Inside Nigeria’s Dormant Railway Networks

Despite the milestone recorded in recent years in some parts of the country, the Nigerian railway networks, which ought to have eased the movement of passengers and goods across the country, have largely remained dormant for decades, Daily Trust on Sunday reports.

Over the years, different governments, especially after the return of democracy in Nigeria, had promised to revamp the comatose railway infrastructure. However, while there has been progress in some places in that regard, the move remains a pipe dream in others, even as many Nigerians are looking forward to a rewarding railway infrastructure.

Some people who understand the happenings in the railway subsector attributed the slow pace of progress to many factors, including poor funding, withdrawal of Chinese investors from some of the commitments they made over time, red-tapism, among others.

It is believed that with an efficient railway system, the cost of doing businesses in Nigeria will go down, while the lifespan of highways that are being overstretched by articulated vehicles will be longer.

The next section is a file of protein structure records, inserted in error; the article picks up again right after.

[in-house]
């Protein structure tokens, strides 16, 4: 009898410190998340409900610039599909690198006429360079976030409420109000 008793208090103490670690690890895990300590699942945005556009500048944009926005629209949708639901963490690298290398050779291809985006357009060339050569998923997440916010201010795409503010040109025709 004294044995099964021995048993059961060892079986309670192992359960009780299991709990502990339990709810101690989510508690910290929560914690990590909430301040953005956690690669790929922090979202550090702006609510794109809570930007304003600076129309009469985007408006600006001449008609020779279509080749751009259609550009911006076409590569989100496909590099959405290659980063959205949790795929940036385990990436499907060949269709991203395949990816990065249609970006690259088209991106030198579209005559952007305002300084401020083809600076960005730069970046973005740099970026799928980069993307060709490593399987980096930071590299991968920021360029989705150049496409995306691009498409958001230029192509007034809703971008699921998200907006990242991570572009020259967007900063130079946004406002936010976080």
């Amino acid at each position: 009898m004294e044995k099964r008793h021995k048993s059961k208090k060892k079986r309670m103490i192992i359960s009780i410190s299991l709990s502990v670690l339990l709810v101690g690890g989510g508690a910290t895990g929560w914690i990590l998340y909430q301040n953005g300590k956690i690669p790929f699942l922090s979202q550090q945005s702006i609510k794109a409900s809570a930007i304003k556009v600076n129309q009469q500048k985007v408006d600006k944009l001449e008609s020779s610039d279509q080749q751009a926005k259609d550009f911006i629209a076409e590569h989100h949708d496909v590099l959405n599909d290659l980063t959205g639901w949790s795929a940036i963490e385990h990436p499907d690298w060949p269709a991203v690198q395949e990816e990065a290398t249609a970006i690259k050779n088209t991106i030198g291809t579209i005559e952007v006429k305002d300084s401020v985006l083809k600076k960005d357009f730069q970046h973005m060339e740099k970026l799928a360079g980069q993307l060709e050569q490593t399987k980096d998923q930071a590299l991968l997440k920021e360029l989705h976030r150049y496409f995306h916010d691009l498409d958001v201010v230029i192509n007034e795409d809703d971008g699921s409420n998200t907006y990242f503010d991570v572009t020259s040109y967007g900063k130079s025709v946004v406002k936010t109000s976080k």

Nigerians, particularly those in their 70s and 80s, remember with relish, the advantages of the railway system in transporting goods to various places. It was the time when groundnuts, cocoa, grains and cattle, among others, were being transported with ease and at minimal costs. The rail system was also a choice means of travelling for families because of its efficiency and security.

In those days, railway transportation was the only means of commuting between the South and North, East and West with railway tracks crisscrossing the length and breadth of the country. There are also over 200 stations spread across Nigeria.

Petroleum products, goods and perishables were moved through the railway, and the number of trucks on the highways was minimal.

It, however, became an autonomous public corporation created by an act of parliament, the Nigerian Railway Corporation Act (1955), as amended 1990, with the general objectives of “carriage of passengers and goods in the manner that will offer full value and quality of service, ensure safety of operations and maximum efficiency; meet social responsibility in a manner that will meet the requirements of rail users, trade, commerce and the general public.’’

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Ifah Sunday Ele
Ifah Sunday Ele
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